Unfortunately my call to Hastings Premier was pointless and fruitless in equal measures.

Their IVR actually said ‘We’re not taking any calls from you because you don’t tick the right boxes’.

So the place I’m in right now is either get the NCB proof out of Hastings Premier (not possible) or forfeit my new policy with Kawasaki Insurance, probably lose my annual premium, and definitely lose the four years NCB.

So that’s nice.

And the winner of Today’s Idle Thought is…

Fourfoot Said, over on the twitter, the other day, that to relieve the lockdown boredom he was composing a Top Ten list of pubs in Cardigan in the 1990s (he put it much more eloquently than I).

And I thought to myself, that’s a wonderfully fruitless pursuit. I’ll have some of that.

Except mine would be a different flavour of ‘that’, obviously, having been to Cardigan no more than ten times.

So here, on a complete whimsy and composed during some of my more random moments when I’m not working, and presented for the half-dozen or so of my former schoolfriends who pop by occasionally is, in reverse order…

My Top Ten Pubs In Abergavenny, (Just Before I Left)*

10. Hen & Chickens, Flannel Street
The Hen & Chicks was a friendly pub, and Flannel Street is bang in the centre of town. On the downside the pub always seemed smoky, poorly ventilated, a bit gloomy and the windows never seemed to let in much light. A smokers pub. Relatively easy to get served provided you weren’t wearing school uniform – probably due to all the gloom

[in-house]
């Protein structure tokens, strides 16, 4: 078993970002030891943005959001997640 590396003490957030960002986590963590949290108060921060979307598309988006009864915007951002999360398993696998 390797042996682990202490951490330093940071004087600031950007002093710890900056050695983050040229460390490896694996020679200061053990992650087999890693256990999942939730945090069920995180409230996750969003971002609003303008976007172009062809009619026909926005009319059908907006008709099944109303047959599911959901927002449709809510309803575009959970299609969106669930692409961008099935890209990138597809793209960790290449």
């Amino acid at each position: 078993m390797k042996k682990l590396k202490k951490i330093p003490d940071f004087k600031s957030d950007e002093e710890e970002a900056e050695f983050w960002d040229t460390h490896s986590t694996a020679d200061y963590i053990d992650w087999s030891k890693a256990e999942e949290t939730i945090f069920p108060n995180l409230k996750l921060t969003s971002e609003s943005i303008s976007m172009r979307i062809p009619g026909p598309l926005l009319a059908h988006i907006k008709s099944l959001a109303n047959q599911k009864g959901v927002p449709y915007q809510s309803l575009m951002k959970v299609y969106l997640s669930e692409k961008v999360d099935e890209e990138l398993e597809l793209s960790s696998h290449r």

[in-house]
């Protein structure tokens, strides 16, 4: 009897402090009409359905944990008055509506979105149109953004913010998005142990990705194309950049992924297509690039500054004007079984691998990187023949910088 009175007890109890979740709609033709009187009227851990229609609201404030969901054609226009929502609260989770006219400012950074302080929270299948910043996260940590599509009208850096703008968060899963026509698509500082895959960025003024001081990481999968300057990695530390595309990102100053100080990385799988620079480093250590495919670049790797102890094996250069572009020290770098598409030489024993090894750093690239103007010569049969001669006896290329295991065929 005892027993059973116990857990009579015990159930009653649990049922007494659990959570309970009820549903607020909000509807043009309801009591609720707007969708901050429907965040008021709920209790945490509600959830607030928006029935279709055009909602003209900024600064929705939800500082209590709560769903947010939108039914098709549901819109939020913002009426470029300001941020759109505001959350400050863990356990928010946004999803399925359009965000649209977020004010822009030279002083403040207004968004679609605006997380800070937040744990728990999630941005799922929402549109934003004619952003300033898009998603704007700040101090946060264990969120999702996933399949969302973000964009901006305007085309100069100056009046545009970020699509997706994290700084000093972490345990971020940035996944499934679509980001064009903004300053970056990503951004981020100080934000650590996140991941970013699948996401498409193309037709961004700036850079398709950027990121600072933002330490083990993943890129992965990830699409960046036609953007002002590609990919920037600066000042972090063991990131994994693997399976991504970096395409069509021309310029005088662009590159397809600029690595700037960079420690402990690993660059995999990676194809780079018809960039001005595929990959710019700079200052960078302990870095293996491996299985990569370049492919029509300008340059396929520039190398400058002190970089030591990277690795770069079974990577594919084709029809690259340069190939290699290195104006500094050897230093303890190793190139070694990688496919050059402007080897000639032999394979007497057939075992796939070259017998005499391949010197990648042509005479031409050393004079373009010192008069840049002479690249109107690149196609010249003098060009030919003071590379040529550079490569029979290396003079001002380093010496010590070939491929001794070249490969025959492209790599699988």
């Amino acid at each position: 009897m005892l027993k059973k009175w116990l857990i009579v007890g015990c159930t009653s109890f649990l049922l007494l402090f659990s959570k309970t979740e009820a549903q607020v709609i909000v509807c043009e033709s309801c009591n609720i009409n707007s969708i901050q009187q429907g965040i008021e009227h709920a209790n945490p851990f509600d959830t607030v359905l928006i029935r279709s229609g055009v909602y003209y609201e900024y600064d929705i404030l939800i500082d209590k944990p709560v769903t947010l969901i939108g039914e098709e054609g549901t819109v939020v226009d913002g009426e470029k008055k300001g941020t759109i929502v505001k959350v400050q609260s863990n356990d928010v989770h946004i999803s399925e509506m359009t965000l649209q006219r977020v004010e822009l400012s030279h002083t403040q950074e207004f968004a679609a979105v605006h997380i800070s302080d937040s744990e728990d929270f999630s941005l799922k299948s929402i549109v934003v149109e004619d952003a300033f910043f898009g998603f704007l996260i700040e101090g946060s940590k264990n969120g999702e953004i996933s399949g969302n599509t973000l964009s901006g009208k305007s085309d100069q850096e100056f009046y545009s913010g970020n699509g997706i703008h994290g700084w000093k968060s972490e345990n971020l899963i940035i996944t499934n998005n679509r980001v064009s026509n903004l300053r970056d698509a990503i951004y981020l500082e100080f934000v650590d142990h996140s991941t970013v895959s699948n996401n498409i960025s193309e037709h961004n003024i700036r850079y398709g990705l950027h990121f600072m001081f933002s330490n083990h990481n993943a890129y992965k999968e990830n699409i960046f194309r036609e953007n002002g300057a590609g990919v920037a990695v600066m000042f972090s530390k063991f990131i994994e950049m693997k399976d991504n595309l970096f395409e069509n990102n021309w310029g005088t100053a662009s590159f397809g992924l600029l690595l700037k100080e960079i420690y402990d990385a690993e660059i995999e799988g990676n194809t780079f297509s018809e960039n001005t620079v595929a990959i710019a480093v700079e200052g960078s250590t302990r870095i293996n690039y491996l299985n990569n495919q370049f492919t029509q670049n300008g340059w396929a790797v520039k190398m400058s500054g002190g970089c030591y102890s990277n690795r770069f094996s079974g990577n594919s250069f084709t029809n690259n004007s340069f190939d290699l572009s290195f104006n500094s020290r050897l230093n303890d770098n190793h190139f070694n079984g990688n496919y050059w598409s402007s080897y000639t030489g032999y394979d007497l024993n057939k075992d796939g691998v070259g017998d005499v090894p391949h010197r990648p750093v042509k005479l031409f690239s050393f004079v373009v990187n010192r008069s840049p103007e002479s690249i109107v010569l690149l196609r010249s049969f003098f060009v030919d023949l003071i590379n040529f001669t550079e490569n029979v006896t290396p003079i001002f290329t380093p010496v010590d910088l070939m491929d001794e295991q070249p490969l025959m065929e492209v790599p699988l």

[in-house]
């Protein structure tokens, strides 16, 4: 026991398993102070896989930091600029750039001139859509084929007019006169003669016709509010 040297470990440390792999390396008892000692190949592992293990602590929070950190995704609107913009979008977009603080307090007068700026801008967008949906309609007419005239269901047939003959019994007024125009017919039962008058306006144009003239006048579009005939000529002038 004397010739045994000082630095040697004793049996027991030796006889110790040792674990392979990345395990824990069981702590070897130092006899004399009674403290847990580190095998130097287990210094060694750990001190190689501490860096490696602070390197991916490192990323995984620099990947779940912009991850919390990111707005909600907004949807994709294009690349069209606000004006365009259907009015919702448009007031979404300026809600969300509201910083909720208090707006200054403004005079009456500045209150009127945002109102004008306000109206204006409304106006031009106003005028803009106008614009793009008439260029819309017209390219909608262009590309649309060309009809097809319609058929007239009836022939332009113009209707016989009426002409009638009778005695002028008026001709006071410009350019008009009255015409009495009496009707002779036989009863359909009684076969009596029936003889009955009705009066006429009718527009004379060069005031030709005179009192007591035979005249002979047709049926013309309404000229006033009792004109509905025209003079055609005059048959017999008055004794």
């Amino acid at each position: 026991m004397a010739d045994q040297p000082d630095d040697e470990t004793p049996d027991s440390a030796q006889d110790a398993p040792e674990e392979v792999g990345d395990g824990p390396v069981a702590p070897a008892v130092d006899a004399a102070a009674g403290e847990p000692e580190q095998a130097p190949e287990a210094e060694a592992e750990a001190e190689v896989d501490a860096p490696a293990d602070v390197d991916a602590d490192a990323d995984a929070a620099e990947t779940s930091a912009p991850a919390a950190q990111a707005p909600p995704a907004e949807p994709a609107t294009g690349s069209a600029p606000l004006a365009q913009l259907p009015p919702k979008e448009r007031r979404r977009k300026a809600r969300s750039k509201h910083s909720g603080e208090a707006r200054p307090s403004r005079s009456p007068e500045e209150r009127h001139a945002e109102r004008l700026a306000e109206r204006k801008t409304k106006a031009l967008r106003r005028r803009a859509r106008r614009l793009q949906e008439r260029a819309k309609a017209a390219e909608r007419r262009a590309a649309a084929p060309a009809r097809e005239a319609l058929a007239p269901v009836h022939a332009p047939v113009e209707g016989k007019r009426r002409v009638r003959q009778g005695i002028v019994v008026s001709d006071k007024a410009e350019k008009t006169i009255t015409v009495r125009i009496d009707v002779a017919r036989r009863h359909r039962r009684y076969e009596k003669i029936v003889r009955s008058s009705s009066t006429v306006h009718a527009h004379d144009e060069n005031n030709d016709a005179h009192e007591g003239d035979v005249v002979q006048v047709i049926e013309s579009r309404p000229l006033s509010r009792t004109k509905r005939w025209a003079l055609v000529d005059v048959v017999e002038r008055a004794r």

9. The Black Lion (opposite the market)
Another smokers pub, where you could cut the air with a not very sharp thing, and that was entirely down to the regular gang of heavy smokers who seemed to live in there, and not the atmosphere. Usually full of early-20s hardened drinkers you wouldn’t want to get on the wrong side of. Not easy to get a drink here unless they knew you

8. The Sugar Loaf (formerly The Golden Lion), Frogmore Street
I used to love the Golden Lion. It was a fantastically friendly, proper, small town pub. Never full to the brim, never empty. The kind of place where you could go with a friend for a quiet drink and a chat and a gossip. And they kept a fairly decent cellar. So why doesn’t The Golden Lion figure at the top of the list? In the last year I lived down there the pub got taken over by a new landlord. It was extensively refurbed and it became a plastic watering-hole with piped music of very dubious taste. And I got banned on my first visit, by the new landlord who, unfortunately, had recently received a sense of humour bypass. The last laugh is on him though. He got thrown out and the pub was closed. For good